Table 2: Patients with post-surgical choledocholithiasis and subsequent treatment. View Table 2

The cut off for age calculated by the ROC curve analysis was over 74 years of age (Figure 2). The difference in the incidence of post-surgical choledocholithiasis was statistically significant in the cholecystolithiasis group for the elderly patients in the Roux-en-Y reconstruction group based on the Kalpan-Meier curve with log-lank test (Table 3, Figure 3a, Figure 3b and Figure 3c). The risk factors for post-surgical choledocholithiasis after distal gastrectomy were estimated by a cox regression analysis. A history of cholecystolithiasis (HR 21.01 p < 0.01), age (HR 15.24 p = 0.017), and Roux-en-Y reconstruction (HR 9.257 p = 0.021) were identified as the risk factors for post-surgical choledocholithiasis after distal gastrectomy (Table 4).

Figure 2: Estimated cut-off value (74-years-old) based on the ROC curve. View Figure 2

Figure 3a: Kaplan-Meier Curve for the incidence of post-surgical choledocholithiasis with over 74-years-old patients and below 74-years-old patients. View Figure 3a

Figure 3b: Kaplan-Meier Curve for the incidence of post-surgical choledocholithiasis with the Billroth I reconstruction and the Roux-en-Y reconstruction. View Figure 3b

Figure 3c: Kaplan-Meier Curve for the incidence of post-surgical choledocholithiasis in patients with and without a history of choledocholithiasis. View Figure 3c

Table 3: Patients with post-surgical choledocholithiasis and subsequent treatment. View Table 3

Table 4: Multivariate logistic regression analysis of the risk factors for post-surgical choledocholithiasis by the Cox hazard model. View Table 4


The number of elderly patients with gastric cancer is increasing [6]. In Japan, the incidence of gastric cancer in patients over 80 years of age is about 20%, and for those over 75 years of age the rate is about 35% [7]. The incidence of choledocholithiasis and cholecystolithiasis is also increasing with age [8].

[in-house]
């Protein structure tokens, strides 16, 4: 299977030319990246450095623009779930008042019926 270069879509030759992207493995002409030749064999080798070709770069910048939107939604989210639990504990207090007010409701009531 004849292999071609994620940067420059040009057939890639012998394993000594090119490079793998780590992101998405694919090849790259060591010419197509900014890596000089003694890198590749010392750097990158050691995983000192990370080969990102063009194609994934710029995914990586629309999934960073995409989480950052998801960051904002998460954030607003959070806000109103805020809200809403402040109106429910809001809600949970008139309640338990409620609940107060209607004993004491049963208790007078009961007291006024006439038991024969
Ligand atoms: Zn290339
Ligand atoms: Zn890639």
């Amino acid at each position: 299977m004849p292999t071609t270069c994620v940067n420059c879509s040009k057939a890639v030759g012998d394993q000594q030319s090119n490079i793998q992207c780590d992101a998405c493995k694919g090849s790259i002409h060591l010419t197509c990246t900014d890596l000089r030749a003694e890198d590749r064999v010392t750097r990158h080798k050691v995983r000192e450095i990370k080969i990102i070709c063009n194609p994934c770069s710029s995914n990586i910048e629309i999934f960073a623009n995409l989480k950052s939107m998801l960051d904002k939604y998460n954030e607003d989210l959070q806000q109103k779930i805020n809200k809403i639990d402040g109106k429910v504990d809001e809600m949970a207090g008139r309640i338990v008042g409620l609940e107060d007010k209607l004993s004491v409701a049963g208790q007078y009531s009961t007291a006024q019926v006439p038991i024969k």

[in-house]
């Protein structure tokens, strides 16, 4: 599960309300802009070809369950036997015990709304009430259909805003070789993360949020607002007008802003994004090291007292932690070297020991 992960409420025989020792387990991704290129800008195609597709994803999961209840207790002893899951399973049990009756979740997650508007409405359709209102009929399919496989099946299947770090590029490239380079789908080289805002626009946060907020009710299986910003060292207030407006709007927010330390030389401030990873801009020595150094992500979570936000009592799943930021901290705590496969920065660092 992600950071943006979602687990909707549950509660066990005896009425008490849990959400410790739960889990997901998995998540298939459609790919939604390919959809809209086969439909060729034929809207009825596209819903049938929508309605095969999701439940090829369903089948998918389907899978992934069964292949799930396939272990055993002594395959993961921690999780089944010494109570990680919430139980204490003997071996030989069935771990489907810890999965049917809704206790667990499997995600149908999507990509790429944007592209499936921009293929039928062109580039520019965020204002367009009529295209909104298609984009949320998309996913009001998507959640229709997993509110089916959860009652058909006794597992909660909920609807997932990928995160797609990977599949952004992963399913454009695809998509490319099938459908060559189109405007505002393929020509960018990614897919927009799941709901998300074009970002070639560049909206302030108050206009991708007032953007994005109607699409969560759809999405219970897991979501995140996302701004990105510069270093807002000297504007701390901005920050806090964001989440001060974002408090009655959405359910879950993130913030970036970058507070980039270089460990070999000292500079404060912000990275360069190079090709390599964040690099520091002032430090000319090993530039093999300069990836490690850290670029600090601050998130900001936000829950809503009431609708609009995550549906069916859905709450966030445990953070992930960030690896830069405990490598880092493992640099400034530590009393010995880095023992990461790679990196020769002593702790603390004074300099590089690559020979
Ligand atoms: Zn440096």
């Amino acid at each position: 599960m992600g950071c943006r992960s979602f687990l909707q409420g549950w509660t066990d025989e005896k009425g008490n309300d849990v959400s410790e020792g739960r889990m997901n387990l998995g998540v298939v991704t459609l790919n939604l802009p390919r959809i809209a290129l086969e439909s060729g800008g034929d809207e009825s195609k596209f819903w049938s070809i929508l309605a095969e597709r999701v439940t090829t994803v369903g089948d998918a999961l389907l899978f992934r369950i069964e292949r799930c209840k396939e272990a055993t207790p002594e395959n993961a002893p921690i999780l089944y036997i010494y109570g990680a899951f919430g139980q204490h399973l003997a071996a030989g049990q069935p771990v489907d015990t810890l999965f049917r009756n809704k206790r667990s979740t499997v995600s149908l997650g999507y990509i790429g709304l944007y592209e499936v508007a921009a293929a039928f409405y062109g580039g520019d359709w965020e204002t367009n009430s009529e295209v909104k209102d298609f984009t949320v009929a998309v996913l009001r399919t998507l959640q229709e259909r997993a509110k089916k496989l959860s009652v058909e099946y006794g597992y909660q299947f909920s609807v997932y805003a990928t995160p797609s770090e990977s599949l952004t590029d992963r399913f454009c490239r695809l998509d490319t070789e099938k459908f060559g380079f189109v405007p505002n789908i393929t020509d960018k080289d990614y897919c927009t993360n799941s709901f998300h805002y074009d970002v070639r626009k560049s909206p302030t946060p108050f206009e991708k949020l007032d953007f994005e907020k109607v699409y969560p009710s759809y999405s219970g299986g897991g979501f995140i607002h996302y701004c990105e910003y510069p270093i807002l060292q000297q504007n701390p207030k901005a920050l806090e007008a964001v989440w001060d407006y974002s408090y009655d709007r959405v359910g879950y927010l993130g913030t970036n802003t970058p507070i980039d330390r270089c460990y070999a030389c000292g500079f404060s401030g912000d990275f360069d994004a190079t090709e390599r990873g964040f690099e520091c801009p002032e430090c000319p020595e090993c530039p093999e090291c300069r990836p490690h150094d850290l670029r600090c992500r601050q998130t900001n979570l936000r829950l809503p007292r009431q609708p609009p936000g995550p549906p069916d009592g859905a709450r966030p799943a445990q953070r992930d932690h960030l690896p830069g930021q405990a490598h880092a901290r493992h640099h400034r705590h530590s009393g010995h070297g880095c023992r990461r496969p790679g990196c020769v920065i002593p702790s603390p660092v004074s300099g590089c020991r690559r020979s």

Endoscopic resection for gastric cancer using endoscopic mucosal resection (EMR) and endoscopic submucosal dissection (ESD) is increasing due to the early detection of gastric cancer with endoscopy and newly developed techniques for endoscopic resection [3,9]. Gastrectomy with regional lymph node dissection is still the conventional treatment. Some reconstructions following distal gastrectomy are used, such as the Billroth I method, Billroth II method, Roux-en-Y method, and jejunal interposition. The Billroth I method is a physiological and simple reconstruction and does not require surgery to the biliary tract. The Roux-en-Y reconstruction is safer for the anastomosis and advantageous for reflux esophagitis, but it is time consuming because of the anastomosis at two sites and the difficulty in reaching the biliary tract by endoscopy. The Billroth II method has been performed less than these two methods because of the risk of occurrence of remnant gastric cancer [10]. The Billroth II method is performed on a limited number of patients for specific reasons, such as very advanced stage cancers and advanced age of the patients. The Billroth I and Roux-en-Y methods are frequently used after distal gastrectomy in Japan. As time passes, the main reconstruction method after distal gastrectomy in our hospital has been changing from the Billroth I method to the Roux-en-Y method. There are now more patients with choledocholithiasis reconstructed by the Roux-en-Y method following distal gastrectomy. One of the reasons for this change is that cholechocholithiasis is increasing along with the aging population.